Founder:  Fine, Fine, Fine.  I’m getting mixed messages here.  First you tell me they want to be involved, then you tell me they don’t want to invest that much time.  Not sure which it is.  But anyways, this still doesn’t explain why they’re taking so long to make a decision and write me a check.  This opportunity is not going to be here forever.  I can’t get started until some cash comes in the door.

Dharmesh:  I think you may be confusing your urgency with theirs.  Angel investors are rarely in a hurry to write checks.  Every startup founder believes they have a great idea and great investment opportunity – and angel investors have no way to figure out whether you’re the one that happens to be “the next Google”.  Odds of  success on angel investments are not that high.

Founder:  Clearly, their success is not going to be that high if they can’t even see a great opportunity when it’s staring them in the face.  What do you suggest I do?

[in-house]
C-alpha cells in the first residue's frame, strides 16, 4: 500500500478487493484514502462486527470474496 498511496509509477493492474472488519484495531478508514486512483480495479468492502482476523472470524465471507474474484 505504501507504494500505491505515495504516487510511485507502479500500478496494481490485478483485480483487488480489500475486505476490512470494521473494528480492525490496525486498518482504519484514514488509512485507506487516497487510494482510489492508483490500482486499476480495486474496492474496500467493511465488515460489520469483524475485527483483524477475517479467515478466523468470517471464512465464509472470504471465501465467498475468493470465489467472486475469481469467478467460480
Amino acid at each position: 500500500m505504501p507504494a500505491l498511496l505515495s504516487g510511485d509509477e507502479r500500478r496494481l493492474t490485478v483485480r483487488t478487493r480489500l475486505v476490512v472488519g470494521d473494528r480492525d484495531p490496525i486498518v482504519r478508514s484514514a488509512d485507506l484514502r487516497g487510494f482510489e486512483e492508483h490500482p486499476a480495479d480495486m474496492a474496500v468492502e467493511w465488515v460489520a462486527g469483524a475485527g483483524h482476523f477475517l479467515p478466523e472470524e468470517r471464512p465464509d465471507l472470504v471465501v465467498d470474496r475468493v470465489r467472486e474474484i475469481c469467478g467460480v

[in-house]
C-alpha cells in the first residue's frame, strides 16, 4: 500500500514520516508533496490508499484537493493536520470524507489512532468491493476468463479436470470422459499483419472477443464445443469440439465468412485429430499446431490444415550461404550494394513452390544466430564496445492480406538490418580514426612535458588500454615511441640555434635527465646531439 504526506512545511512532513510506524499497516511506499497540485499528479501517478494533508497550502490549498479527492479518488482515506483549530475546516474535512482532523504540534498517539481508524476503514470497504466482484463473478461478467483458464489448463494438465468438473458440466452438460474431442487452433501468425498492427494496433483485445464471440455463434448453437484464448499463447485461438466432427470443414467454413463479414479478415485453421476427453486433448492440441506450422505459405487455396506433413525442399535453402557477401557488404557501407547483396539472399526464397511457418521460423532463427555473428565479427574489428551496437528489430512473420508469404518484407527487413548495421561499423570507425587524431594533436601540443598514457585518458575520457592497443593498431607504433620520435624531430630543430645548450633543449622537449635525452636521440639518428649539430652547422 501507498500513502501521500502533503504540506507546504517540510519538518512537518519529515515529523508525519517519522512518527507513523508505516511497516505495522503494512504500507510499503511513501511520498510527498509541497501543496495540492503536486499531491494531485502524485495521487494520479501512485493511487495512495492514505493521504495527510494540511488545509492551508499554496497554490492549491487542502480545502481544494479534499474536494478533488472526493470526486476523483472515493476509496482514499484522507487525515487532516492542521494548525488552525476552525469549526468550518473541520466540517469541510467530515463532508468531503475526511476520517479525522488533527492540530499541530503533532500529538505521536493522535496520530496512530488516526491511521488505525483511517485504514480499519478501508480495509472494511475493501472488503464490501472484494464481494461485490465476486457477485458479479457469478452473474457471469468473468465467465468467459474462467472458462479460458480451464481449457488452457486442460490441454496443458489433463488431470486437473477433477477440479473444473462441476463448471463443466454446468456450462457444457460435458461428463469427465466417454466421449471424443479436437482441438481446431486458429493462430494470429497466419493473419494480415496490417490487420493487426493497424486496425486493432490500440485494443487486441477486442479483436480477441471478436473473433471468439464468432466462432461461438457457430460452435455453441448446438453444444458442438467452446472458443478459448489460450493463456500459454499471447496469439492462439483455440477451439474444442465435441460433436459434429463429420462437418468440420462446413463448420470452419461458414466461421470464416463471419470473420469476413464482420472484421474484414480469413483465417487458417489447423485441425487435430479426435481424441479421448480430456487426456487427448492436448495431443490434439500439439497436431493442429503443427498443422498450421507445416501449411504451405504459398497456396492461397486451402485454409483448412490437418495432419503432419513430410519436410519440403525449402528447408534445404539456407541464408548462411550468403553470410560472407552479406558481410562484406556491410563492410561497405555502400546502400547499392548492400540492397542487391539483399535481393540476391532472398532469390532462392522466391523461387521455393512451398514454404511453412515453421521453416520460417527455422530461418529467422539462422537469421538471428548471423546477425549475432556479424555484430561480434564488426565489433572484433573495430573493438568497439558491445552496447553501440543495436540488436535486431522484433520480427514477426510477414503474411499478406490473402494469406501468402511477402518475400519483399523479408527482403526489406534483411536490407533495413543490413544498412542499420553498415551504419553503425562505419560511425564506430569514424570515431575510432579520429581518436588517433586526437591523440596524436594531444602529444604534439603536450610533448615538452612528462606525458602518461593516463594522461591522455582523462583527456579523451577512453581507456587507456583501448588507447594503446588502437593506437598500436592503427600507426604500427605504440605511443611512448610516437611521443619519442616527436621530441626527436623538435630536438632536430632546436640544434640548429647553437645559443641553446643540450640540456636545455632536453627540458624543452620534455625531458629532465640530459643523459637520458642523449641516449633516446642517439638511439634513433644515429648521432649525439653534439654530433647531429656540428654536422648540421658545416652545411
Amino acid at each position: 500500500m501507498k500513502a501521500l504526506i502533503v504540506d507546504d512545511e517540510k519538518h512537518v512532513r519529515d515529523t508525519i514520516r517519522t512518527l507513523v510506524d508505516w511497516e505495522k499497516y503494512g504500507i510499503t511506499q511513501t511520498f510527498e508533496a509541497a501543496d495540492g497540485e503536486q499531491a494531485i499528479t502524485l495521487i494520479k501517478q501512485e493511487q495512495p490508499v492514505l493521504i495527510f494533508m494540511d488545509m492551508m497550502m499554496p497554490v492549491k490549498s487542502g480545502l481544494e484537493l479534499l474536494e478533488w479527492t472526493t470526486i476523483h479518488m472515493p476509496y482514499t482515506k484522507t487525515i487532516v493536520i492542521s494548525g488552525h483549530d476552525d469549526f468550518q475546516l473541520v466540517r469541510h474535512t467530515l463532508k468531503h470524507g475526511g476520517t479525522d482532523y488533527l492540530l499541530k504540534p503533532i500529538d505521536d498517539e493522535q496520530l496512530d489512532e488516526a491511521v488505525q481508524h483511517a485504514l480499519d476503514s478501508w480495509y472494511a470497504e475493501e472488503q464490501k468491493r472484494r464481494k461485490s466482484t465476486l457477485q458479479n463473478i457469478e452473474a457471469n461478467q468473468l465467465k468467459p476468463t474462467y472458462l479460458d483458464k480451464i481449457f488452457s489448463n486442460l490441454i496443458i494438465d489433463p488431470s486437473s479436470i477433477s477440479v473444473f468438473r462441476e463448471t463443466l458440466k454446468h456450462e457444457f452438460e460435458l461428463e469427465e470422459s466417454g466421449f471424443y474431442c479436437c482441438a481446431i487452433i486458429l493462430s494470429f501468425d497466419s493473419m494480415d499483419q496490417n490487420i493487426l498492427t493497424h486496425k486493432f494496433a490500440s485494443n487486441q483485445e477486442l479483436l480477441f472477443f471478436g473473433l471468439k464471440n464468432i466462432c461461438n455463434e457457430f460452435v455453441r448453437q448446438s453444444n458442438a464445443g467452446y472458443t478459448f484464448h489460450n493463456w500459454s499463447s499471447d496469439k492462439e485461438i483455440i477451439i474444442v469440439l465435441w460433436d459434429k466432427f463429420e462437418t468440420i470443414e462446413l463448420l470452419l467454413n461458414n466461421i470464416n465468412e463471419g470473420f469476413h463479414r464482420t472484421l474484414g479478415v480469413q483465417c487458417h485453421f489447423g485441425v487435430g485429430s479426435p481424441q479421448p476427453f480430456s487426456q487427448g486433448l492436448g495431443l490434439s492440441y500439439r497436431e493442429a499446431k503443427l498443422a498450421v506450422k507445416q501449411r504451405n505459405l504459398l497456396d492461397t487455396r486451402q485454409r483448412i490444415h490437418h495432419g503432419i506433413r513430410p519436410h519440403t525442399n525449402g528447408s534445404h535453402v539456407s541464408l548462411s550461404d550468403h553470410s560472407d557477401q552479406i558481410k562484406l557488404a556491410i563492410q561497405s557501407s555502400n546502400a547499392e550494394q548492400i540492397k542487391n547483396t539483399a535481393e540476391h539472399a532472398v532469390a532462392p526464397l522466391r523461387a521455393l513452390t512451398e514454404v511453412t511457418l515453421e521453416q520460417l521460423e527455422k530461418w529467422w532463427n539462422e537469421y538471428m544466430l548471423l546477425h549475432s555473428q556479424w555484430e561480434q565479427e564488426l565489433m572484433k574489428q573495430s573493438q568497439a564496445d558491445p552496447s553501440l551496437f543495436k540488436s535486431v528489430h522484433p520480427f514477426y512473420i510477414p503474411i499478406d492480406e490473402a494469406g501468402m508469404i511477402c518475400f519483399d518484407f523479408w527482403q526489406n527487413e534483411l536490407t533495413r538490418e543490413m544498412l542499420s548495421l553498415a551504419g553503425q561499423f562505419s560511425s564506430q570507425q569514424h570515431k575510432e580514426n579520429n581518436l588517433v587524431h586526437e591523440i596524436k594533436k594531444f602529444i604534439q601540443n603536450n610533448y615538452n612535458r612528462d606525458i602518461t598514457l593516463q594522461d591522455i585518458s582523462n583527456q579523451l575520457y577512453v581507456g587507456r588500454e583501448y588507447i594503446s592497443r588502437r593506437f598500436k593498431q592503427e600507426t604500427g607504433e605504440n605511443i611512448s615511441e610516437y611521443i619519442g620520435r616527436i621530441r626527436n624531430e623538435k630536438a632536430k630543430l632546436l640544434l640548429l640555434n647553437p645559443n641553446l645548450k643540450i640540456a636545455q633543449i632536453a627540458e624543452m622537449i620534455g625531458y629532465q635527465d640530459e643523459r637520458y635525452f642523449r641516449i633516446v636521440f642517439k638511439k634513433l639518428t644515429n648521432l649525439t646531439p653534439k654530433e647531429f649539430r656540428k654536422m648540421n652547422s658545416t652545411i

Dharmesh:  Well, I think it’s going to take more conversation to really figure out your problem.  We may need to continue this over a cup of coffee next week.

Founder:  Next week?  I can’t wait until next week.  What can you do for me today?

Dharmesh:  What I can do for you today is to advise that you revisit your plan and create a “Plan B” that assumes you’re not going to succeed in raising outside funding.  Bootstrap.  Get the idea further along.  And, most importantly, read up on how angel investors work.  I don’t think you completely understand them yet.  Also, we’ll need to talk about deal terms.  You may be asking for too much money, or your price may be too high.  [Listens to founder for five more minutes about how the “price” is really very, very low given how big the opportunity is…]

…to be continued.